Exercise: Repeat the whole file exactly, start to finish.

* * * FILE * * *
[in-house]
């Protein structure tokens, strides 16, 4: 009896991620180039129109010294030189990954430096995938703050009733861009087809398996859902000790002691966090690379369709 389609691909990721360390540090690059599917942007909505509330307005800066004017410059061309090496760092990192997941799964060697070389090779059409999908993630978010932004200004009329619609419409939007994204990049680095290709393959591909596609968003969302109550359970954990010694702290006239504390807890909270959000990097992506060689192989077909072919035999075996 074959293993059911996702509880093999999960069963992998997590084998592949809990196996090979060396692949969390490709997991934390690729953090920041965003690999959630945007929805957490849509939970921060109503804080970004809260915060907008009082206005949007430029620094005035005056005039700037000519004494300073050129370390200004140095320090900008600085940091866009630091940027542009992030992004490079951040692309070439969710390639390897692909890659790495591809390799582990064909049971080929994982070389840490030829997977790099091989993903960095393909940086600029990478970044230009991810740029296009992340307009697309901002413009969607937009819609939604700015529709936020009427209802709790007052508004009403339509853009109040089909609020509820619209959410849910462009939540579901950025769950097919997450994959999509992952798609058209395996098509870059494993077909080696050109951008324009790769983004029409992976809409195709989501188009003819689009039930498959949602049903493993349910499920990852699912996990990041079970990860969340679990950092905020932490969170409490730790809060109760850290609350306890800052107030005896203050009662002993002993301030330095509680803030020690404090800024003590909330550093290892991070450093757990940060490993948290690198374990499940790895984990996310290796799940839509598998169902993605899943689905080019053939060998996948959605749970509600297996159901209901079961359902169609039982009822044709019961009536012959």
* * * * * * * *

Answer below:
[in-house]
């Protein structure tokens, strides 16, 4: 009896991620180039129109010294030189990954430096995938703050009733861009087809398996859902000790002691966090690379369709 389609691909990721360390540090690059599917942007909505509330307005800066004017410059061309090496760092990192997941799964060697070389090779059409999908993630978010932004200004009329619609419409939007994204990049680095290709393959591909596609968003969302109550359970954990010694702290006239504390807890909270959000990097992506060689192989077909072919035999075996 074959293993059911996702509880093999999960069963992998997590084998592949809990196996090979060396692949969390490709997991934390690729953090920041965003690999959630945007929805957490849509939970921060109503804080970004809260915060907008009082206005949007430029620094005035005056005039700037000519004494300073050129370390200004140095320090900008600085940091866009630091940027542009992030992004490079951040692309070439969710390639390897692909890659790495591809390799582990064909049971080929994982070389840490030829997977790099091989993903960095393909940086600029990478970044230009991810740029296009992340307009697309901002413009969607937009819609939604700015529709936020009427209802709790007052508004009403339509853009109040089909609020509820619209959410849910462009939540579901950025769950097919997450994959999509992952798609058209395996098509870059494993077909080696050109951008324009790769983004029409992976809409195709989501188009003819689009039930498959949602049903493993349910499920990852699912996990990041079970990860969340679990950092905020932490969170409490730790809060109760850290609350306890800052107030005896203050009662002993002993301030330095509680803030020690404090800024003590909330550093290892991070450093757990940060490993948290690198374990499940790895984990996310290796799940839509598998169902993605899943689905080019053939060998996948959605749970509600297996159901209901079961359902169609039982009822044709019961009536012959």